Flat planes and boxy shapes, as in this 3-bedroom, 3.5-bath home, are typical of mid-century modern style, but the design elements also help to keep construction costs under control (Plan #100-1278).
2. Large windows, especially floor to ceiling, can make smaller spaces feel larger, which allows homeowners to keep square footage to a minimum. These windows bring in a significant amount of light, often making daytime electricity optional.
3. The mid-century modern home was ahead of its time with its sprawling open floor plan when most homes just prior to its introduction included smaller rooms and choppy floor plans. Those considering building a mid-century modern home today reject the idea of lots of small rooms with specific purposes, and these open floor plans will align with the preferences of today’s homeowners when it comes time to sell.
Lots of windows (top); expansive, light-filled interiors (center); and a sprawling open floor plan (bottom) are hallmarks of mid-century modern reflected in this 5-bedroom, 3.5-bath, 1.5-story home. The terrace/patio at left in the floor plan embraces all of the living areas, and that, along with the glass sliders and panes, creates the connection between inside and out – another classic sign of the architectural style (Plan #202-1021).
4. Changes in elevation throughout the home offer both function and an interesting design aesthetic. This traditionally mid-century design element allows for partial walls or cabinets of varying heights, which can create depth and interest while not sacrificing space or openness. Just a few steps down in one room, such as an office just off a living room, can create the feeling of a new space without chopping up a floor plan or building a wall that may create the feeling of a smaller space.
5. Aside from a love for design and function, mid-century modern home builders are most often interested in merely complementing their surrounding property. These homes are perfect for those who have a beautiful piece of property that they don’t want a home to overpower or those who want to enjoy the beautiful view from, in, and/or around their lot. Because these homes typically have large windows and feel like they are part of the landscape, they are best on larger lots without many obstructions or other homes nearby. They are far from being the home that hides its interior.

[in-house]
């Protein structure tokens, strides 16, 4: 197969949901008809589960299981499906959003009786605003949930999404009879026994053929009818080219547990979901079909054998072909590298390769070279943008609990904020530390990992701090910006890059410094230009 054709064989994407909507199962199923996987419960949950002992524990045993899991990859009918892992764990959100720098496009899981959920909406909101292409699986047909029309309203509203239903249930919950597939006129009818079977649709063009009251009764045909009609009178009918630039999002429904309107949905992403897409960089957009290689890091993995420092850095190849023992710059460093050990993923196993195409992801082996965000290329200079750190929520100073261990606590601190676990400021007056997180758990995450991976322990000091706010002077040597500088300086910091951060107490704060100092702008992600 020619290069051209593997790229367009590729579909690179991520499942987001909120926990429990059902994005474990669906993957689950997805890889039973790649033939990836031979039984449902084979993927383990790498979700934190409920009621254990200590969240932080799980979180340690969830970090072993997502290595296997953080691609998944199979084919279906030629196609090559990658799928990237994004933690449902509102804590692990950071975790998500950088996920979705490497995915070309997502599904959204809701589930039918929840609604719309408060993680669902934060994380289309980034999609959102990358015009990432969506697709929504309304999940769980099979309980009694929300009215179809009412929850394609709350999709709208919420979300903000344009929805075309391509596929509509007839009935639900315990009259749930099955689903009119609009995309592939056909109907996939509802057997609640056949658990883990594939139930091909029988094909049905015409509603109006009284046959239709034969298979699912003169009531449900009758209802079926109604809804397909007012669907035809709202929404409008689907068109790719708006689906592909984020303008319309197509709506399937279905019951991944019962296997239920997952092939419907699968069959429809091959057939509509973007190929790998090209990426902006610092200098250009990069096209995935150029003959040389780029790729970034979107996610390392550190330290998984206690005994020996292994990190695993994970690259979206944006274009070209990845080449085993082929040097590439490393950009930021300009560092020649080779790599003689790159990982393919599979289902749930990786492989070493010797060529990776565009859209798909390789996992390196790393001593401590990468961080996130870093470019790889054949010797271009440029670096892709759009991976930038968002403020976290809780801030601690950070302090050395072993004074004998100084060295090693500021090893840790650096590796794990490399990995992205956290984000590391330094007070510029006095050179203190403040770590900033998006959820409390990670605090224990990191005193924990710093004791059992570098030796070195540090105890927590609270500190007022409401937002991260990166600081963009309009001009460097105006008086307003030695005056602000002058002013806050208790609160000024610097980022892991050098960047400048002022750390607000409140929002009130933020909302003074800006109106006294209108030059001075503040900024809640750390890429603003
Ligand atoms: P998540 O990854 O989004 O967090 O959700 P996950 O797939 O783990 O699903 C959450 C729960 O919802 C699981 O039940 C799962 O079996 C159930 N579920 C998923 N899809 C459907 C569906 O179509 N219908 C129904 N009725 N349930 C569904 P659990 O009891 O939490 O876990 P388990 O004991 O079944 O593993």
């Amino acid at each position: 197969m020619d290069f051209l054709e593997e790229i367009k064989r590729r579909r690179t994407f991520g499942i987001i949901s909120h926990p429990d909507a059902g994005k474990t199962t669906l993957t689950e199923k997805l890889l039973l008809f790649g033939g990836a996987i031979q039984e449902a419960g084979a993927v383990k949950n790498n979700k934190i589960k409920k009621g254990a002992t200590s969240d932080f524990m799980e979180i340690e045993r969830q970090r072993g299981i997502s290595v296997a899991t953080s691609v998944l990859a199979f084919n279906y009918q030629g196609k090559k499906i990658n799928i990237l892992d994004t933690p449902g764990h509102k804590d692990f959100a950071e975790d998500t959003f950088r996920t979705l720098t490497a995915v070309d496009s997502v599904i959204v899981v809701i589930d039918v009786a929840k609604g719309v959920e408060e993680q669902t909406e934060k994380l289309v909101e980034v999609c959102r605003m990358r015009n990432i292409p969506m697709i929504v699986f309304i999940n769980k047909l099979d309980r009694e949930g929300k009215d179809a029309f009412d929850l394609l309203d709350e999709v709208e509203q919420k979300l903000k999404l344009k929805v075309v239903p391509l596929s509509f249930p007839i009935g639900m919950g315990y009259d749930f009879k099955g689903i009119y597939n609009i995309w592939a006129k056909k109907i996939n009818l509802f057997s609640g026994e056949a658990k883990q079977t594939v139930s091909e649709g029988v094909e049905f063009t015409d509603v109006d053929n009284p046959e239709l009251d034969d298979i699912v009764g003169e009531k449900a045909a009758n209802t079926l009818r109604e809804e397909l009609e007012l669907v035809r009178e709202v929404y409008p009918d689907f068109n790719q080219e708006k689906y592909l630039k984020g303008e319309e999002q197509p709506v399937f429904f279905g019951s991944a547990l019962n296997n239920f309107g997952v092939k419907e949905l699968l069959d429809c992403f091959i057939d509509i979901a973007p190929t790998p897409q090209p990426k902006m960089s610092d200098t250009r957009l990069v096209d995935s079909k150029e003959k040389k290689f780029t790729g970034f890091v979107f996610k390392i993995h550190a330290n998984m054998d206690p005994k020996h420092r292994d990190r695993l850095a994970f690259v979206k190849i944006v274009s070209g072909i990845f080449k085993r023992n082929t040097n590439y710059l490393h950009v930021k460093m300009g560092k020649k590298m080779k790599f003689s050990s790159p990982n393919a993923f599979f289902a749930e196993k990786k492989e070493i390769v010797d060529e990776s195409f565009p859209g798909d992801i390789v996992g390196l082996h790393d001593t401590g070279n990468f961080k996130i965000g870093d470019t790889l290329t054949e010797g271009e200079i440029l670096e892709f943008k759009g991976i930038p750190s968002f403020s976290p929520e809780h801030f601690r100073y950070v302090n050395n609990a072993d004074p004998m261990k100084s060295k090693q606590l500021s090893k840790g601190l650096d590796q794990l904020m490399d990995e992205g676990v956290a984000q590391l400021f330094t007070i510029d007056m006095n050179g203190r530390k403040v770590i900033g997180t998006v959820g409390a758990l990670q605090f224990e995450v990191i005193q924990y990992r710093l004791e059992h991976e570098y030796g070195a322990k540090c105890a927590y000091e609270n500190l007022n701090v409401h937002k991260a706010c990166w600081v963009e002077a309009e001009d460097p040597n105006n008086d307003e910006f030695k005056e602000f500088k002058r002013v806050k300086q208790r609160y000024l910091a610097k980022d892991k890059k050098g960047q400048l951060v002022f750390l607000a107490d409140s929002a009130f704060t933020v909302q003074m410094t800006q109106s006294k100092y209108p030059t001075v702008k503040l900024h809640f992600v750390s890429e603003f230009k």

This partially covered patio off the open-plan Great Room in a mid-century style home shows off the classic use of natural materials and the blending of inside and outside with movable "walls of glass" (Plan #202-1013).
Is Mid-Century for You?
Mid-century modern design is far from a thing of the past. To begin with, it was ahead of its time in design when it was born out of a need for function and efficiency. Those thinking of building one of these classic homes must think about the kind of life they want to live in their new home.
If functional yet simple, clean lines are the most important elements, this style of home may be a perfect choice. And for those who value light, openness, and a feeling of being outdoors, it doesn’t get much better than the light-filled and airy mid-century modern floor plan.